IMMOKALEE, Fla. — Hands folded and brown eyes hollow, Mario Valentine sat on his beige, faux-leather couch, staring at the cracked white panels and shredded pink insulation that, before the storm, had been the front wall of his mobile home. Above his head, where the roof used to be, was a row of wooden ribs, stripped bare. Beyond those was nothing but gray sky.
Sitting next to the farmworker, with her head on his shoulder and her hand on his knee, was Valentine's 5-year-old daughter. She, too, looked ahead, silent.
All around Immokalee — an inland Southwest Florida town of 24,000, where nearly half the residents live in poverty — was evidence of Hurricane Irma's power. Uprooted trees had blocked streets and smashed car windshields. Roofs were ripped off. One mobile home looked like a soda can that had been crushed under a boot heel.
"I saw Wilma, Andrew and Charley," said Jackson Pierre, who lives nearby and has been a town resident for more than 15 years. "This was worse."
The people here had expected stiff wind and rain, but not this. Not destruction. Not on their side of the peninsula.
Hurricane Irma, its immense spiral stretching 300 miles in diameter, affected all of Florida in some way. A crane toppled in Miami, at the bottom of the state, hours before rivers flooded in Jacksonville, at the top. From the Keys to the Panhandle, tons of debris were ripped from buildings and trees and strewn across roadways while as many as 12 million people lost power.
And yet, for all the far-reaching havoc it wrought, Irma didn't do what people thought it would do.
The storm tore through more than 5,000 miles of ocean, ravaging the Caribbean before it reached the United States on Sunday. But for Florida, a place that had been bracing for a generational tempest that many feared would forever change their beloved coastline, it was the last 100 miles of its overseas trek that mattered most.
For days, meteorologists had guessed that the storm would plod west, then veer north and slam into the state's southeast corner near Miami. The forecast cone had at one point predicted Irma would strike Miami Beach, bringing 150-mph winds and a 10-foot storm surge to a city that sometimes floods after summer showers. There were unceasing comparisons to Andrew, the 1992 hurricane that caused billions of dollars in damage and killed dozens in South Florida.
"Leave now," Gov. Rick Scott (R) had pleaded with the region's residents as they packed up cars, boarded up windows and said goodbye to homes they knew might not exist when they returned.
Irma, though, kept churning west — past the South Beach condos, past the Miami high-rises, past Biscayne Bay — until, due south of the Sunshine State's famous Keys, it finally turned through them. It spared one coast that had been awaiting devastation and devastated another coast that had been awaiting not much at all.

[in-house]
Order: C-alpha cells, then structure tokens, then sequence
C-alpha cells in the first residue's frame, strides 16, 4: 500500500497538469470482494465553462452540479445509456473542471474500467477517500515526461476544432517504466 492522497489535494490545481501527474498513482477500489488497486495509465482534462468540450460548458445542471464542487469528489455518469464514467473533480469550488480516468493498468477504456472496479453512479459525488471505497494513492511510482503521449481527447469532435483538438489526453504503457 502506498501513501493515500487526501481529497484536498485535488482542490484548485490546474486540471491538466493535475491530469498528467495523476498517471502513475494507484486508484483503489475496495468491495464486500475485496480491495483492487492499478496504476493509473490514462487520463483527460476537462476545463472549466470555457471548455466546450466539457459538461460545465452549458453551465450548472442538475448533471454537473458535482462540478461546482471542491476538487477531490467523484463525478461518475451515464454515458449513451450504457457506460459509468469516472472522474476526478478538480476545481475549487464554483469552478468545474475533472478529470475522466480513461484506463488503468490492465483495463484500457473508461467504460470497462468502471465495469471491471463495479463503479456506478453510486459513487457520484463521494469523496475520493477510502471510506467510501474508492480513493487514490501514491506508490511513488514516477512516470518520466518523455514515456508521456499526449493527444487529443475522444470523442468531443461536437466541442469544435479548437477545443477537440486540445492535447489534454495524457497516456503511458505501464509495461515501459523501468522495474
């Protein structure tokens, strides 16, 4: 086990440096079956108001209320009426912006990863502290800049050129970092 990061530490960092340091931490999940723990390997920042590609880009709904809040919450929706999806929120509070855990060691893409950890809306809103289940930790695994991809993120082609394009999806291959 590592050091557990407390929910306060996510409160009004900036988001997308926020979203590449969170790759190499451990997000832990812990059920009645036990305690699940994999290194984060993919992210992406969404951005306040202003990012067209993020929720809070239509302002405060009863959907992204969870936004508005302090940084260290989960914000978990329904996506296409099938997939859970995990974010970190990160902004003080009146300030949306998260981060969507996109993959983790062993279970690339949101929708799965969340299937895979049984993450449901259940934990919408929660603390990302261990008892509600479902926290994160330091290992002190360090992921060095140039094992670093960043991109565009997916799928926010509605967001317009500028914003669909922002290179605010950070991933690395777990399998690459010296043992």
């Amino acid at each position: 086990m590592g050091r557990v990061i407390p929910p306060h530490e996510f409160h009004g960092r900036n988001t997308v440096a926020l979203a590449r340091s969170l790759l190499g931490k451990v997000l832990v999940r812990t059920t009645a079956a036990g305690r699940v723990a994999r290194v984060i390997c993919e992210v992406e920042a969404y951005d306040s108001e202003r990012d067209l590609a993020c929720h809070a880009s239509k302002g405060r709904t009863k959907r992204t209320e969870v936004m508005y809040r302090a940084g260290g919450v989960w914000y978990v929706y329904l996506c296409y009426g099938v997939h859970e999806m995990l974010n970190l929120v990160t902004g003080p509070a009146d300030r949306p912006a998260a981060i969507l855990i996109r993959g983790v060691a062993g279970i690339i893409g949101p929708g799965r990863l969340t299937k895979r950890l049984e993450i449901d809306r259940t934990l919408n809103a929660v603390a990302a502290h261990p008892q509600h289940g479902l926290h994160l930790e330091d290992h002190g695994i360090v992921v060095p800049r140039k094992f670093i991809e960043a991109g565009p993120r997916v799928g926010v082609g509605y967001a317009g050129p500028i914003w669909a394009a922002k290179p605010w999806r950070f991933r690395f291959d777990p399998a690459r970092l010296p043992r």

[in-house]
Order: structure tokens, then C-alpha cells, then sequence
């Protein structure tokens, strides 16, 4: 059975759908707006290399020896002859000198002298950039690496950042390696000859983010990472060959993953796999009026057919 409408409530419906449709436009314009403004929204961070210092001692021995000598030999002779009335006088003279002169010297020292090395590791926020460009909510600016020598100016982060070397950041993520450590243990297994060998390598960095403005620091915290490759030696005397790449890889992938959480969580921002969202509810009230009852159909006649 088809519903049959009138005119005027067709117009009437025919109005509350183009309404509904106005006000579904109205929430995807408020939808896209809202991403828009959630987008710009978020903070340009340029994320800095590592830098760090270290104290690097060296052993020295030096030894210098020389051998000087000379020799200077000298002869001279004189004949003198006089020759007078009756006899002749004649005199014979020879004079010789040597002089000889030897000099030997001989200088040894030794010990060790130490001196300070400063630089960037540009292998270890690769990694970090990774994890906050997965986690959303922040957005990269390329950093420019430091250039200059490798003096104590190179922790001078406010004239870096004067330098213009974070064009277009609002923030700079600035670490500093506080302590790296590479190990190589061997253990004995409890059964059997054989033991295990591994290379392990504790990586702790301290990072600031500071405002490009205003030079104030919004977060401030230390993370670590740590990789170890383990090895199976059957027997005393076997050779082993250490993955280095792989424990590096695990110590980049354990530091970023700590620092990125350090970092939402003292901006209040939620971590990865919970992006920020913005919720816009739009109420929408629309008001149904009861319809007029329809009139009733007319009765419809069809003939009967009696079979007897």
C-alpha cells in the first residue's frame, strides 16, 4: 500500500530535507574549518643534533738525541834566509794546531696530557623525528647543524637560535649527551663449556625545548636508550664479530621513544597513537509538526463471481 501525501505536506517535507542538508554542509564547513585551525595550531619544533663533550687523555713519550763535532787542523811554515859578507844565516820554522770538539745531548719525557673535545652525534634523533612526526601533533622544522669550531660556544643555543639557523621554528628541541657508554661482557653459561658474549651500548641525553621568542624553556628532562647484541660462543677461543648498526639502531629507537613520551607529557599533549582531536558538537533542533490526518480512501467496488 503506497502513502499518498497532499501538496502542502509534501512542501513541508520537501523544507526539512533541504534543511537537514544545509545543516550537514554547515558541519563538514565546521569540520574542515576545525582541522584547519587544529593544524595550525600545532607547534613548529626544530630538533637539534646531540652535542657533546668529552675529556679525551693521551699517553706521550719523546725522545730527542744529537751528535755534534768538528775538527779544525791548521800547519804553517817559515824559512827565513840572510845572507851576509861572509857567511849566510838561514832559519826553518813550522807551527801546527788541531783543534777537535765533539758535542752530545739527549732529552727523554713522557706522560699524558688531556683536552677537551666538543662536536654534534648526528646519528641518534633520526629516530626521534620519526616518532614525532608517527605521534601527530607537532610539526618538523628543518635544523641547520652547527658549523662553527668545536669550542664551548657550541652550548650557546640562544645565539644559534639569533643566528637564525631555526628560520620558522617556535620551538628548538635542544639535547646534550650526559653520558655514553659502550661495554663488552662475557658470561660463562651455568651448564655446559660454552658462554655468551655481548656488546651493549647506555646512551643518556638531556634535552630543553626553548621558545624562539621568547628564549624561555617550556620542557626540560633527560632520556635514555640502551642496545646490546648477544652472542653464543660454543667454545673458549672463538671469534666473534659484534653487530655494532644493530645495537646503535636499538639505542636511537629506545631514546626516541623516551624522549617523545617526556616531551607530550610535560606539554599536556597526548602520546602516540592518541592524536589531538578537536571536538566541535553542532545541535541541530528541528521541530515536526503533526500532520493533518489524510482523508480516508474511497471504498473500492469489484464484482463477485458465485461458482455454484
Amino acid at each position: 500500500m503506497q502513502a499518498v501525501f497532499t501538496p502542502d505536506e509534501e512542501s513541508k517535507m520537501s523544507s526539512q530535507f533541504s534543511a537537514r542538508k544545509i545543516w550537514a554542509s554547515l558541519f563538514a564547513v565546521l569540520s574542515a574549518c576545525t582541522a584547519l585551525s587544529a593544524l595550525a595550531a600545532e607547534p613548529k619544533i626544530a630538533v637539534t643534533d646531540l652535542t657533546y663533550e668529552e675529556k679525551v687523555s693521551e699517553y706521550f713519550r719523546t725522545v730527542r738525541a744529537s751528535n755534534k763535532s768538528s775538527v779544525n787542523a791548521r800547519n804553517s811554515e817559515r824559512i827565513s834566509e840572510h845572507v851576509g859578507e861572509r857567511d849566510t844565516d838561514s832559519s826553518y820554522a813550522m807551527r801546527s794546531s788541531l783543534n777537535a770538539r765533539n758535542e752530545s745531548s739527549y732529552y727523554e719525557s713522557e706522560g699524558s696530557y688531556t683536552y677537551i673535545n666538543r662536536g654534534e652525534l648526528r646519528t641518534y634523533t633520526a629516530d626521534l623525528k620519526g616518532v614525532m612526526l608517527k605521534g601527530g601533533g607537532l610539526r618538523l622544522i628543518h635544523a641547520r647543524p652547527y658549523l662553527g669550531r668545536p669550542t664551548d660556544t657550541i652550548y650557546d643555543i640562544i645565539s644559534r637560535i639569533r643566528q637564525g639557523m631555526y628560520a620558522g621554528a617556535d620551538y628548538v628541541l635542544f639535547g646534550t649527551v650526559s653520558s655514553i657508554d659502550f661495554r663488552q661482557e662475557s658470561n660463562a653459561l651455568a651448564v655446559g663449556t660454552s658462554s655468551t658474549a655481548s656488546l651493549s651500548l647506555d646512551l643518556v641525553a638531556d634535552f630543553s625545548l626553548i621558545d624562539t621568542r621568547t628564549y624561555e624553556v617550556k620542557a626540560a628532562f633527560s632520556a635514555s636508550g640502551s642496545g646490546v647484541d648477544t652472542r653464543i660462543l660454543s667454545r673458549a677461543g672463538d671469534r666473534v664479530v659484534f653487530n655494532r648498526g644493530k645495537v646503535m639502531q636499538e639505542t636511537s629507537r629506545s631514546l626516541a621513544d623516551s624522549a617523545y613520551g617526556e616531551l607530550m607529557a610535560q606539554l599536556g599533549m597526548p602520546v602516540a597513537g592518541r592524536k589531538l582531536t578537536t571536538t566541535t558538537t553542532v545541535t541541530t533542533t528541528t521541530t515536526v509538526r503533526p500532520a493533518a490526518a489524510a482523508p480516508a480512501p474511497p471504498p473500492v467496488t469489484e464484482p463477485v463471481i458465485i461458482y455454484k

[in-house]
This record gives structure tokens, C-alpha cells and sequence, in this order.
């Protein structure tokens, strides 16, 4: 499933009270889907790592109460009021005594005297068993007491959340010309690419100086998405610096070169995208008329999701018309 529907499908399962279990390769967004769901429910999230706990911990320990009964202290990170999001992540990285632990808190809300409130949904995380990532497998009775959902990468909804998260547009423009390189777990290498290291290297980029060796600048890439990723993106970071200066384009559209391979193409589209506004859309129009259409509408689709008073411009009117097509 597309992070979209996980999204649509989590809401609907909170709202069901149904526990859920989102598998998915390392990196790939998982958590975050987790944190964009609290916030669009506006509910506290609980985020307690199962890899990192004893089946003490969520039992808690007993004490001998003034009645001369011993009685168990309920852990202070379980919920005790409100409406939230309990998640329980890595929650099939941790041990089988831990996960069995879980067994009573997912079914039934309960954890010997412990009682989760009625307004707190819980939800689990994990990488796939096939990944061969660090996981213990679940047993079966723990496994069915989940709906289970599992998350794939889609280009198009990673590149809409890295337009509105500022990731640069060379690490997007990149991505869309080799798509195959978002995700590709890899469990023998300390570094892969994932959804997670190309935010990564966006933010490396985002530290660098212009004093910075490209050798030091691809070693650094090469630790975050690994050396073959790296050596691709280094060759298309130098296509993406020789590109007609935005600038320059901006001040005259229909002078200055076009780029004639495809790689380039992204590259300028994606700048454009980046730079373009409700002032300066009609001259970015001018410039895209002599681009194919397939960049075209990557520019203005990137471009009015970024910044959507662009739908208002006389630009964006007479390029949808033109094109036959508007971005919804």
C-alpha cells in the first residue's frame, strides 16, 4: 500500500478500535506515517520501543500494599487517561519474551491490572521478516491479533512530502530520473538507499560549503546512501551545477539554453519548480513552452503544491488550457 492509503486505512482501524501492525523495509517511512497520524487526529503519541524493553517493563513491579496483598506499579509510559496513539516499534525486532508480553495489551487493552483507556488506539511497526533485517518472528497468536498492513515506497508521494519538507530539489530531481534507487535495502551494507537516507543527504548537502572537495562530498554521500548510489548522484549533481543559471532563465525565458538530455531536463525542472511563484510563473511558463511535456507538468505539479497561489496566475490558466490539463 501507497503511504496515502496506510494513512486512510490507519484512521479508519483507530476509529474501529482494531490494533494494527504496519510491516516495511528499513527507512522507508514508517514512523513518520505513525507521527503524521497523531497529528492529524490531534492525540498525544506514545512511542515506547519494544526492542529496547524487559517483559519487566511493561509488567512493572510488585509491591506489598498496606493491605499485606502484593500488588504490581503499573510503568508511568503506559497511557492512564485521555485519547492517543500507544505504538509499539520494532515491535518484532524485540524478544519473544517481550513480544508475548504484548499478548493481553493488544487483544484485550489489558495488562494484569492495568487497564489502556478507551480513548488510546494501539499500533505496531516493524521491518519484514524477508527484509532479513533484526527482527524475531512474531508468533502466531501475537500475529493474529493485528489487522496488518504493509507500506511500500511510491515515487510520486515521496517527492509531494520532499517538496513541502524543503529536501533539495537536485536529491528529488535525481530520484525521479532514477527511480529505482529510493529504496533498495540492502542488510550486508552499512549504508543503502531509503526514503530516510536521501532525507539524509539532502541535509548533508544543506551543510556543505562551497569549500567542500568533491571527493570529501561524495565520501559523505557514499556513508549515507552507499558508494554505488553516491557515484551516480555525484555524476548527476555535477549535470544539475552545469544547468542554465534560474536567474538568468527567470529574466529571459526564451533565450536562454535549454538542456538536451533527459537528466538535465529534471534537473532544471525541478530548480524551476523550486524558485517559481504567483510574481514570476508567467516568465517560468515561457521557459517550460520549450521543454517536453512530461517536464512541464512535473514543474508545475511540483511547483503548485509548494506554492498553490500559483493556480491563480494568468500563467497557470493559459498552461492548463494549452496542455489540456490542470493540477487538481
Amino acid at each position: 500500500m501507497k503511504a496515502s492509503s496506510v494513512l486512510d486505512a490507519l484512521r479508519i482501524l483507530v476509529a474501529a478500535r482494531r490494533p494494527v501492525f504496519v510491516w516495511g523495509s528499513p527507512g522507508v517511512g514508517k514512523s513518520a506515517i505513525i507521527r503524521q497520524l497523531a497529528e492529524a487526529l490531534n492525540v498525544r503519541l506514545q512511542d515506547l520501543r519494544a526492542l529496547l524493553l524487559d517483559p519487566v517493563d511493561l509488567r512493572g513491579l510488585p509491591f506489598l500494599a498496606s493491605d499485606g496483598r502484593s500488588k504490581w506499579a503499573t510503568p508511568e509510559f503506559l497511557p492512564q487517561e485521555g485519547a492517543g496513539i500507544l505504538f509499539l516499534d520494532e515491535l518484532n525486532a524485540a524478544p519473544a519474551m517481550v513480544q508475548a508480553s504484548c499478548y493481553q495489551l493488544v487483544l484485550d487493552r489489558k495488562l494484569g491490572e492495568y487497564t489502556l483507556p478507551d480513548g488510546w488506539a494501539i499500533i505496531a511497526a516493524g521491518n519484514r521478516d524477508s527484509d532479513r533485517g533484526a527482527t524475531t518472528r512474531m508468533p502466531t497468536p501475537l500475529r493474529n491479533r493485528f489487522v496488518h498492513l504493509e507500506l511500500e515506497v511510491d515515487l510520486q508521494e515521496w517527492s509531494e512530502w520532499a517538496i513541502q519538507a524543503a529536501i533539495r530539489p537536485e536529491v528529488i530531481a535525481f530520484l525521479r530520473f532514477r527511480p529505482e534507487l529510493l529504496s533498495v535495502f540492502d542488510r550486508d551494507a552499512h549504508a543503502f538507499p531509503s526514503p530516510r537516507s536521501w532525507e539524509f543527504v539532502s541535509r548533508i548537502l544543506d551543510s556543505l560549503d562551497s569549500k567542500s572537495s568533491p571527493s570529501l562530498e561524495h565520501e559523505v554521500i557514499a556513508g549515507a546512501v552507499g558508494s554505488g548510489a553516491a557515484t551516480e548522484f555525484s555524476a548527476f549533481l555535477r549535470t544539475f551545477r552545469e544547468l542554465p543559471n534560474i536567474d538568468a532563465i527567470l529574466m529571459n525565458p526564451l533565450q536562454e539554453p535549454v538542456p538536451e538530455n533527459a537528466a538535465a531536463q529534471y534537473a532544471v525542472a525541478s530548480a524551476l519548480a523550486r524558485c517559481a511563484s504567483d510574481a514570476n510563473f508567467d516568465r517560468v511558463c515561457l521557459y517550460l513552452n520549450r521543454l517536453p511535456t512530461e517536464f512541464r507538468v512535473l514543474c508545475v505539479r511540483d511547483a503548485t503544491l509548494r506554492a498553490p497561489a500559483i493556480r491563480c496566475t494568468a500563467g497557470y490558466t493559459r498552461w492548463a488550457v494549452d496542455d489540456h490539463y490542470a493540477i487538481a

In Immokalee, Pierre, a disabled Haitian farmworker, had anticipated that the hurricane would have so little impact on his town that he and his wife, Barbara, tried riding it out in their mobile home.
"We were here until we saw the tree fall down on the front porch," she said, recalling that they immediately left, in the middle of the storm, to walk — "no, run" — to the high school that served as an emergency storm shelter.
Down the street on Monday, Petrona Nunez, 24, held her toddler's hand as she watched her husband, father and brother prop up a wobbly ladder to staple plastic sheets over the top and end of the mobile home where they've lived for more than a decade.
She works for the Florida Department of Agriculture, but the rest of her family members have manual labor jobs. Someone offered them a free night in a hotel, but after that, Nunez said, "we'll just have to save up our money and fix it, I guess — if they let us fix it."
They have no insurance.
That was the feeling of despair that, 112 miles away, Kat Suarez and her family had expected to face when they returned to their mobile home on Florida's Atlantic Coast on Monday.
There, amid the yellow and turquoise of Miami's Royal Duke trailer park, Suarez, 24, had shared her dearest memories — all those barbecues and birthdays, all with neighbors she considered friends. Her blue two-bedroom home had survived Andrew, Katrina and Wilma, but Irma felt like something different. It was just so big, so menacing.
Before landfall, she and her mom, sister and nephews packed up their clothes and Social Security cards and birth certificates and fled to her brother's home nearby.
As the lights flickered and a lamp post outside quivered, they grew more and more nervous that their own home wouldn't survive.
But then the wind seemed to subside and the rain let up, so they anxiously decided to race back. The yard was cluttered with branches, and a tree had toppled onto the roof — but their home was still standing.
In fact, all of the homes in the park — the community they'd cared for over so many years — were still standing, and because so many people there hadn't believed that was possible, no one seemed to mind the demolished patios or that the power was knocked out and could take days to restore.
Monday, as it turned out, was a day for celebration at Royal Duke.
Suarez and her family cooked Honduran food — beans, cheese and a flatbread called baleada — in pans atop a grill for their neighbors. Nearby, children pedaled around on bikes as men cracked open coconuts with machetes for those helping to clean up the mess.
People smiled as they chatted in Spanish about their good fortune. A few laughed.
And Suarez stared at her home, the one with white trim that her family had lived in since before she was born.
"I didn't think it was going to be here when we got back," she said. But it was, and on Monday night, she and her family were moving back in.
Stein reported from Miami, and Cox reported from Washington.